Abstract: This study investigates the differences in four aspects of job satisfaction between gay men/lesbians and heterosexuals. The analysis results suggest that gay men and lesbians are less satisfied with their jobs, by all job satisfaction measures, than heterosexual employees, all other factors being held constant. Gay men and lesbians who have disclosed their sexual orientation at their present job are more satisfied with their jobs than those who have not. In addition, gay men and lesbians who disclosed their sexual orientation at their current workplace longer ago are more satisfied with their jobs than gay men and lesbians who disclosed their sexual orientation more recently. Moreover, adverse mental health symptoms have the same negative impact on employees' job satisfaction regardless of sexual orientation. Furthermore, gay men and lesbians receive lower wages than comparable heterosexual employees. Whilst, the wage gap due to sexual orientation is greater in the group of very dissatisfied men than in the group of very satisfied men, and gay men and lesbians who have disclosed their sexual orientation at their present job receive lower wages than those who have not, but they still have higher levels of job satisfaction. It seems that the effect of disclosure on job satisfaction is the net effect of the connections between disclosure and job satisfaction.
    Keywords: job satisfaction, sexual orientation
    JEL: J28 C93 J7 J16 J31 J42 J64 J71
    Date: 2014–03
  12. By: Patrick Bayer (Duke University); Fernando Ferreira; Stephen L. Ross (University of Connecticut)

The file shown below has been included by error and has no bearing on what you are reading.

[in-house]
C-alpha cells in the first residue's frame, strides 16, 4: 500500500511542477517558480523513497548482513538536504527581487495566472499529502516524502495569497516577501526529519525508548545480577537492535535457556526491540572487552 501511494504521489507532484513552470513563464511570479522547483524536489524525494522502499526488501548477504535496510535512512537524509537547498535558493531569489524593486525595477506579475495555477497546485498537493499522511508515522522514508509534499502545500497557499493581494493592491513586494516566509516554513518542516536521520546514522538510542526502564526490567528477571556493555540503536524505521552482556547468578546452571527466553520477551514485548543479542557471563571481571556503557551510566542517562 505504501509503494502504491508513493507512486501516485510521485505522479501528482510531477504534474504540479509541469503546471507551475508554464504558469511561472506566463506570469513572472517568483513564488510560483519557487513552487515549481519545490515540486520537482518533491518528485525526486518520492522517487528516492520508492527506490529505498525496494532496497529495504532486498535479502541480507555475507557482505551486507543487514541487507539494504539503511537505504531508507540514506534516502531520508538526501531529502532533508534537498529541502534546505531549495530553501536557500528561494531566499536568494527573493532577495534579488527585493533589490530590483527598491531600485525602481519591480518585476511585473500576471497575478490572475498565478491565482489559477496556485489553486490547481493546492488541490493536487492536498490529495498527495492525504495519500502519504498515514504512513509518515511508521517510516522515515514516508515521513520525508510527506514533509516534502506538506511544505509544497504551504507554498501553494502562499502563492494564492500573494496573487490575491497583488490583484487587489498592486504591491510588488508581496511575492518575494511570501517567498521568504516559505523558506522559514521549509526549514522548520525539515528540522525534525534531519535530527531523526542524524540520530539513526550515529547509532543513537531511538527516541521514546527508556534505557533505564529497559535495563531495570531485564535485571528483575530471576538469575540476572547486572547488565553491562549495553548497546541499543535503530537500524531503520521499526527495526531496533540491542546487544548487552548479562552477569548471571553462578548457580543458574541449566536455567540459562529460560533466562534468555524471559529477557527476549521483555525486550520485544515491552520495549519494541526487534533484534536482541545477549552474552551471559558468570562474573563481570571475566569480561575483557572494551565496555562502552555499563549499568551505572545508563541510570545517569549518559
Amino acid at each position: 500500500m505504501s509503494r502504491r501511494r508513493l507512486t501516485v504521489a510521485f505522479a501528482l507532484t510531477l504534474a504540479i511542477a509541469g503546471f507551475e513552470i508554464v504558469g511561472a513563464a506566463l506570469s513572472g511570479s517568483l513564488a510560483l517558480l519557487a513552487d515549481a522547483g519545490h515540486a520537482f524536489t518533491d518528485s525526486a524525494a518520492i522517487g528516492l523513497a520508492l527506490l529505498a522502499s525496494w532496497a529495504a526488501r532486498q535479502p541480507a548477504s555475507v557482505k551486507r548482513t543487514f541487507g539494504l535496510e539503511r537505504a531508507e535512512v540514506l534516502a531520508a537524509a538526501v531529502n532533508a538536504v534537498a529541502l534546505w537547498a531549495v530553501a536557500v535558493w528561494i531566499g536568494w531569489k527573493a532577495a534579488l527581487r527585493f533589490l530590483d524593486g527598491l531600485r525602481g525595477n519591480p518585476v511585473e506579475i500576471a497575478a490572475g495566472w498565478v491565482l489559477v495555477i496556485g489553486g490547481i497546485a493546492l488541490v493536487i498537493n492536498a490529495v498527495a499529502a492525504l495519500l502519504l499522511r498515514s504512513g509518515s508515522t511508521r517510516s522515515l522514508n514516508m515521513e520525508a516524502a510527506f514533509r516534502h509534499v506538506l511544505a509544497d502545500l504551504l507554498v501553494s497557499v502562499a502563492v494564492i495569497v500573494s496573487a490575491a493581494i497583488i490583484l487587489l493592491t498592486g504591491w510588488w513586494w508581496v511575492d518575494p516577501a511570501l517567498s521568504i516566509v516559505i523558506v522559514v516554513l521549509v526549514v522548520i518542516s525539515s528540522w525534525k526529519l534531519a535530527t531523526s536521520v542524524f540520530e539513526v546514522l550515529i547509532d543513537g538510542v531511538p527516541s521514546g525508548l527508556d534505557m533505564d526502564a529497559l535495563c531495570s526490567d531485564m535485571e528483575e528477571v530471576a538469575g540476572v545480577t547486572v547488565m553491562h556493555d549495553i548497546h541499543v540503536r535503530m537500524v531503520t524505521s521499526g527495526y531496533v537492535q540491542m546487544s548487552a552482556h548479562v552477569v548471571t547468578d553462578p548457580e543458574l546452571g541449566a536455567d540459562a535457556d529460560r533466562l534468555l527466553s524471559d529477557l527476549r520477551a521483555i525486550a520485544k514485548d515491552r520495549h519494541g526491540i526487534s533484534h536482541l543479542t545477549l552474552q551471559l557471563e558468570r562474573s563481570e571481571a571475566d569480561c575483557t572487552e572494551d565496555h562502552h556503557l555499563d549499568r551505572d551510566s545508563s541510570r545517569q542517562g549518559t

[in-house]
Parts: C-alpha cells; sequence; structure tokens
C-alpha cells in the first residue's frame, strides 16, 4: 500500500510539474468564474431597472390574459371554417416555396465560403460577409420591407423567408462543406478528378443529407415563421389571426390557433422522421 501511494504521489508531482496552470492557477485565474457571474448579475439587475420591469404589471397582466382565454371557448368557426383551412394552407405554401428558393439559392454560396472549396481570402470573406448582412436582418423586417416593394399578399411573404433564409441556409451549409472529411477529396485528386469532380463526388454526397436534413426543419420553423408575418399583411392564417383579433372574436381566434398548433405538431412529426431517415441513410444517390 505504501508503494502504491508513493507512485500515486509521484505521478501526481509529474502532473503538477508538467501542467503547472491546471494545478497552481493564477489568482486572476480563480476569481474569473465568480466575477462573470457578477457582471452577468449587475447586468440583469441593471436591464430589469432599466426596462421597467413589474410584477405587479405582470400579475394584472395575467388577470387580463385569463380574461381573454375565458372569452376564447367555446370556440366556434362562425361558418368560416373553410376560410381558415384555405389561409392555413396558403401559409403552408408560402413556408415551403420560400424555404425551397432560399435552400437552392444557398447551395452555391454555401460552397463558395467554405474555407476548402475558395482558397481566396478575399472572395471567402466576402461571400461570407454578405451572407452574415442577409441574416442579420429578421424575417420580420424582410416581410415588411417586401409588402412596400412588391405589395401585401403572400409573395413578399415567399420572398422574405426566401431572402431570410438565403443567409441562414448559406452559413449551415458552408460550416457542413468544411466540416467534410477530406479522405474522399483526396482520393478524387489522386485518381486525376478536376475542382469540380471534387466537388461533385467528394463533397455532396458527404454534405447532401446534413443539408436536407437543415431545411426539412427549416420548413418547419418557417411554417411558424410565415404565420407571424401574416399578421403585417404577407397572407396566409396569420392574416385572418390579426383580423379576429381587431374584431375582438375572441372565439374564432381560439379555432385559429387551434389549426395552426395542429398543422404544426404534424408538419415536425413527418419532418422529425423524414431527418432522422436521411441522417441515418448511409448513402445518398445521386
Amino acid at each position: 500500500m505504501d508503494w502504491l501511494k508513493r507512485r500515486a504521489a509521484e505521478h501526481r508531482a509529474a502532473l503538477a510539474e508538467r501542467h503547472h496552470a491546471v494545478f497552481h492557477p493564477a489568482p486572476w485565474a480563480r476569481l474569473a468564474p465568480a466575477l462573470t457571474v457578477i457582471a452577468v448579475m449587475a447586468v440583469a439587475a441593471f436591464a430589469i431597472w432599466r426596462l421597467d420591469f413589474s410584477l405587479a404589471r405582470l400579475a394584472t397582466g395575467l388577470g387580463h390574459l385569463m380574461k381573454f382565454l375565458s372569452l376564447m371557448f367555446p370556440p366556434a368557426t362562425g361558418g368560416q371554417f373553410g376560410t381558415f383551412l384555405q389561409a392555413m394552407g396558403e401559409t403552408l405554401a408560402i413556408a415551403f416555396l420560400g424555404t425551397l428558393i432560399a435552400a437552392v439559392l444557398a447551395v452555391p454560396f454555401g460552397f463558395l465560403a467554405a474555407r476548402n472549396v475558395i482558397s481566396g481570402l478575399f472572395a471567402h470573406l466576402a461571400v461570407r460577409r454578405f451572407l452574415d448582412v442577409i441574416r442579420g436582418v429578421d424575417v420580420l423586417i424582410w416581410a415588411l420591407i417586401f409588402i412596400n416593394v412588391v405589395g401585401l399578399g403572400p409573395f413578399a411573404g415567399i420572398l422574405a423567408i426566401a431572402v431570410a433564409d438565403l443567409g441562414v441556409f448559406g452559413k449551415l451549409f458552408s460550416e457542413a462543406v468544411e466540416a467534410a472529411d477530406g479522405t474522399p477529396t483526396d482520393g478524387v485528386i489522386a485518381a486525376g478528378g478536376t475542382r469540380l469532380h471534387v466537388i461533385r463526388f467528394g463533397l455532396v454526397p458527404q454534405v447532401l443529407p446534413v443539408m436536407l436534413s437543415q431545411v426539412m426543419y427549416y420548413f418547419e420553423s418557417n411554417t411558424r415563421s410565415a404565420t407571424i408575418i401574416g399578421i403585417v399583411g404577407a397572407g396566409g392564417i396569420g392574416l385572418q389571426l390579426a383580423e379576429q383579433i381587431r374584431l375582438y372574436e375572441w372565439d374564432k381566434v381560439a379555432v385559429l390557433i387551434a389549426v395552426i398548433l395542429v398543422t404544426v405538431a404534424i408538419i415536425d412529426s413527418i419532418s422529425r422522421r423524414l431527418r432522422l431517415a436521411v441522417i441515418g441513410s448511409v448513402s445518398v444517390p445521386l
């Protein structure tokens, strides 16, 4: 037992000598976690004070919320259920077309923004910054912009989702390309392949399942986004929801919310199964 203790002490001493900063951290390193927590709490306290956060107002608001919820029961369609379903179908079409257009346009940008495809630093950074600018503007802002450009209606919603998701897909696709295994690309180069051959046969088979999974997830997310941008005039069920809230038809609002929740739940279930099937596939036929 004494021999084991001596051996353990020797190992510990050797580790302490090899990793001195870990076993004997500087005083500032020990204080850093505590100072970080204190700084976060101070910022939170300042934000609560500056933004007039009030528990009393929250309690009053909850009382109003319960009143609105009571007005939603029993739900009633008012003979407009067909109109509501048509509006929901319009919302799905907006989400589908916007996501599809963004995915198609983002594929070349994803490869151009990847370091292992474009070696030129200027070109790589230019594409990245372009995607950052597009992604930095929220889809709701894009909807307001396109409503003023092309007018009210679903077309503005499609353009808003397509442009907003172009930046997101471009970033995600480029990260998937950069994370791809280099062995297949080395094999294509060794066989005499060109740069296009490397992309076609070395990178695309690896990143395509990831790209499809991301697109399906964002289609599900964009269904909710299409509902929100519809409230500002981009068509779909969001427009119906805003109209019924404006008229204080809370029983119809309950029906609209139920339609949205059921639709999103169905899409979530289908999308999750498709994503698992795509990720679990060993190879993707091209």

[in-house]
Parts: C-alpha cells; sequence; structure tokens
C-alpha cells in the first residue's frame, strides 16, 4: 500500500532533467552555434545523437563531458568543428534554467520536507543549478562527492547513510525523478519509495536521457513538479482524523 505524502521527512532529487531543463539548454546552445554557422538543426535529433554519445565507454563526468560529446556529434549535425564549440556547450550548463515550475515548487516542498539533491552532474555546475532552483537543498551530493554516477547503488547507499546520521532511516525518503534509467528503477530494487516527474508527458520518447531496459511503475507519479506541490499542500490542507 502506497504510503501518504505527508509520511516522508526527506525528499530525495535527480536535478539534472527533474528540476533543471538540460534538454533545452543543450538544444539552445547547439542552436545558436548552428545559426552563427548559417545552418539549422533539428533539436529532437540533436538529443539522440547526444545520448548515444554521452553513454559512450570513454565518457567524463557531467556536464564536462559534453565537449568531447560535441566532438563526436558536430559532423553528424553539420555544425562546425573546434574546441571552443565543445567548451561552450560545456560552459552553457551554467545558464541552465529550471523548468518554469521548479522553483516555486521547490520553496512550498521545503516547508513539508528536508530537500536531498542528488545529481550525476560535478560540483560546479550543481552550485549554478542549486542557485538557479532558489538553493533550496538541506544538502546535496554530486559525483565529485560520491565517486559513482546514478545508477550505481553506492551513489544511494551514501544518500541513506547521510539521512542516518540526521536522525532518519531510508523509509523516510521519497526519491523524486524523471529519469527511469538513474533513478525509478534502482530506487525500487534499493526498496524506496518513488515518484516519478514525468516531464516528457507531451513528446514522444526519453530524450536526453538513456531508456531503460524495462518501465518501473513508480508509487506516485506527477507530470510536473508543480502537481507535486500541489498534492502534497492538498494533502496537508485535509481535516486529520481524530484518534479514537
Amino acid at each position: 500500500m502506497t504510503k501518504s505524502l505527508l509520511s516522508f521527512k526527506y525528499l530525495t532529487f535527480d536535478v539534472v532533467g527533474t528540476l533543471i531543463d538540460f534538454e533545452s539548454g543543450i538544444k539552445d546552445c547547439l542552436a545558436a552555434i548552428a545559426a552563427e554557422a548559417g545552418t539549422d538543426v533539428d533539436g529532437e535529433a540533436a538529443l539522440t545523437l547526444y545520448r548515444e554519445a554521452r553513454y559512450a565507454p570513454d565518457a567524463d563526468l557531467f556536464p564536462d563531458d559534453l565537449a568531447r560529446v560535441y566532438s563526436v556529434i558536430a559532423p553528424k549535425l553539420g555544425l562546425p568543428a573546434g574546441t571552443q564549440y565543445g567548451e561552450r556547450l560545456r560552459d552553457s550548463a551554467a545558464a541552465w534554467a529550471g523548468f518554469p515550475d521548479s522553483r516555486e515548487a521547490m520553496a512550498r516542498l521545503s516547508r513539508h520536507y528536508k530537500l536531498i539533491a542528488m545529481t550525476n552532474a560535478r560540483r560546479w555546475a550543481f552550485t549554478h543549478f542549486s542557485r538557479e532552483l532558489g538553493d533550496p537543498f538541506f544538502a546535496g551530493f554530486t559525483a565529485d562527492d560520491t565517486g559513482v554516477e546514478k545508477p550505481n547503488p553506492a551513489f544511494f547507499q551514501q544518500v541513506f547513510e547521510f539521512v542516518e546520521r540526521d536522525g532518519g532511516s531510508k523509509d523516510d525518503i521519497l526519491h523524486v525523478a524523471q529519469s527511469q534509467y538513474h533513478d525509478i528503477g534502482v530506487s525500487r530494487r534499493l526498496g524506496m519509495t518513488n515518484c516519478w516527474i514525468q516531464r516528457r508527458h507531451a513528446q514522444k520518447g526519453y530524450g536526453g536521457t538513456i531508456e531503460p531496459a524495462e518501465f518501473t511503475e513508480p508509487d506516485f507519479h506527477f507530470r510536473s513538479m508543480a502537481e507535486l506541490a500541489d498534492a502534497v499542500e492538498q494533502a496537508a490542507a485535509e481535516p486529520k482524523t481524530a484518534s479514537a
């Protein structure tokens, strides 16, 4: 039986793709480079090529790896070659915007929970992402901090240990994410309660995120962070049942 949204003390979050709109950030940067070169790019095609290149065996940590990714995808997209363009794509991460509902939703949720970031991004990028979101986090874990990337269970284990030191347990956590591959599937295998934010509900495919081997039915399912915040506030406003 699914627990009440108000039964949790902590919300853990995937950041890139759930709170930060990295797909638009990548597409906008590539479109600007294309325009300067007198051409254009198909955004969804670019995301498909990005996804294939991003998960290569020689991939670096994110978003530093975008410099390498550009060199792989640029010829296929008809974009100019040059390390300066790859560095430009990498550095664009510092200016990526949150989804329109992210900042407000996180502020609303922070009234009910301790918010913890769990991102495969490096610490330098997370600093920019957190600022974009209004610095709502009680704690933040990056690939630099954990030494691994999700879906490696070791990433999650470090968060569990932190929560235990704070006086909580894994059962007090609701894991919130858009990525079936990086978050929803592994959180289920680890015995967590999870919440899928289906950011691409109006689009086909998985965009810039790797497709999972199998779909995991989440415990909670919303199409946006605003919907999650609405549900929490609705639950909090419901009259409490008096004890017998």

Abstract: This paper examines mortgage outcomes for a large, representative sample of individual home purchases and refinances linked to credit scores in seven major US markets in the recent housing boom and bust. We find that among those with similar credit scores, black and Hispanic homeowners had much higher rates of delinquency and default in the downturn. These differences are not explained by the likelihood of receiving a subprime loan or by differential exposure to local shocks in the housing and labor market and are especially pronounced for loans originated near the peak of the boom. There is also heterogeneity within minorities: black and Hispanics that live in areas with lower employment rates and that have high debt to income ratios are the driving force of the observed racial differences in foreclosures and delinquencies. Our findings suggest that those black and Hispanic homeowners drawn into the market near the peak were especially vulnerable to adverse economic shocks and raise serious concerns about homeownership as a mechanism for reducing racial disparities in wealth.